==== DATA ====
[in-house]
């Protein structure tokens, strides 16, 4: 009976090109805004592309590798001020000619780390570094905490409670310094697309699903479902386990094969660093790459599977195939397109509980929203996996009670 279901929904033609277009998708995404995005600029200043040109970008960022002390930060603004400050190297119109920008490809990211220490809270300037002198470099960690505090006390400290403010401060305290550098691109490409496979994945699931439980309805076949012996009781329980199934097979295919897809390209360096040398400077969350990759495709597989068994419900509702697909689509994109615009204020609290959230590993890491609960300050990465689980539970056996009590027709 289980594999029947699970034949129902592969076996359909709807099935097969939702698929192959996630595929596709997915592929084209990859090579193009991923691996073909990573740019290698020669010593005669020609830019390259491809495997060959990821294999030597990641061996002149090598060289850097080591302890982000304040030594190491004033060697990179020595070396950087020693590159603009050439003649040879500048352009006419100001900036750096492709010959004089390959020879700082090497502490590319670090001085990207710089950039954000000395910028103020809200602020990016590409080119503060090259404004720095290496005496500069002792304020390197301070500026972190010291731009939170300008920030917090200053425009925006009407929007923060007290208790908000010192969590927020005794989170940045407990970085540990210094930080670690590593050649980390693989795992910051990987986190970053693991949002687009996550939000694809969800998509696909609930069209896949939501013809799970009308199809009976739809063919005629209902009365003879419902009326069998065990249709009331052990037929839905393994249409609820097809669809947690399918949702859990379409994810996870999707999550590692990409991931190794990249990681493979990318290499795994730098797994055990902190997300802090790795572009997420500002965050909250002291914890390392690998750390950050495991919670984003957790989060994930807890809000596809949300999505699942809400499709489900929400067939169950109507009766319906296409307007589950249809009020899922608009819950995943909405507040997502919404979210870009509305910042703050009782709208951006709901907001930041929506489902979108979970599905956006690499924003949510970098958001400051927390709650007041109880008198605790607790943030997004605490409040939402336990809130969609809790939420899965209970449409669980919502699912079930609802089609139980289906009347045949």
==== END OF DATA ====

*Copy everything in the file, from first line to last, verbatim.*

[in-house]
């Protein structure tokens, strides 16, 4: 009976090109805004592309590798001020000619780390570094905490409670310094697309699903479902386990094969660093790459599977195939397109509980929203996996009670 279901929904033609277009998708995404995005600029200043040109970008960022002390930060603004400050190297119109920008490809990211220490809270300037002198470099960690505090006390400290403010401060305290550098691109490409496979994945699931439980309805076949012996009781329980199934097979295919897809390209360096040398400077969350990759495709597989068994419900509702697909689509994109615009204020609290959230590993890491609960300050990465689980539970056996009590027709 289980594999029947699970034949129902592969076996359909709807099935097969939702698929192959996630595929596709997915592929084209990859090579193009991923691996073909990573740019290698020669010593005669020609830019390259491809495997060959990821294999030597990641061996002149090598060289850097080591302890982000304040030594190491004033060697990179020595070396950087020693590159603009050439003649040879500048352009006419100001900036750096492709010959004089390959020879700082090497502490590319670090001085990207710089950039954000000395910028103020809200602020990016590409080119503060090259404004720095290496005496500069002792304020390197301070500026972190010291731009939170300008920030917090200053425009925006009407929007923060007290208790908000010192969590927020005794989170940045407990970085540990210094930080670690590593050649980390693989795992910051990987986190970053693991949002687009996550939000694809969800998509696909609930069209896949939501013809799970009308199809009976739809063919005629209902009365003879419902009326069998065990249709009331052990037929839905393994249409609820097809669809947690399918949702859990379409994810996870999707999550590692990409991931190794990249990681493979990318290499795994730098797994055990902190997300802090790795572009997420500002965050909250002291914890390392690998750390950050495991919670984003957790989060994930807890809000596809949300999505699942809400499709489900929400067939169950109507009766319906296409307007589950249809009020899922608009819950995943909405507040997502919404979210870009509305910042703050009782709208951006709901907001930041929506489902979108979970599905956006690499924003949510970098958001400051927390709650007041109880008198605790607790943030997004605490409040939402336990809130969609809790939420899965209970449409669980919502699912079930609802089609139980289906009347045949």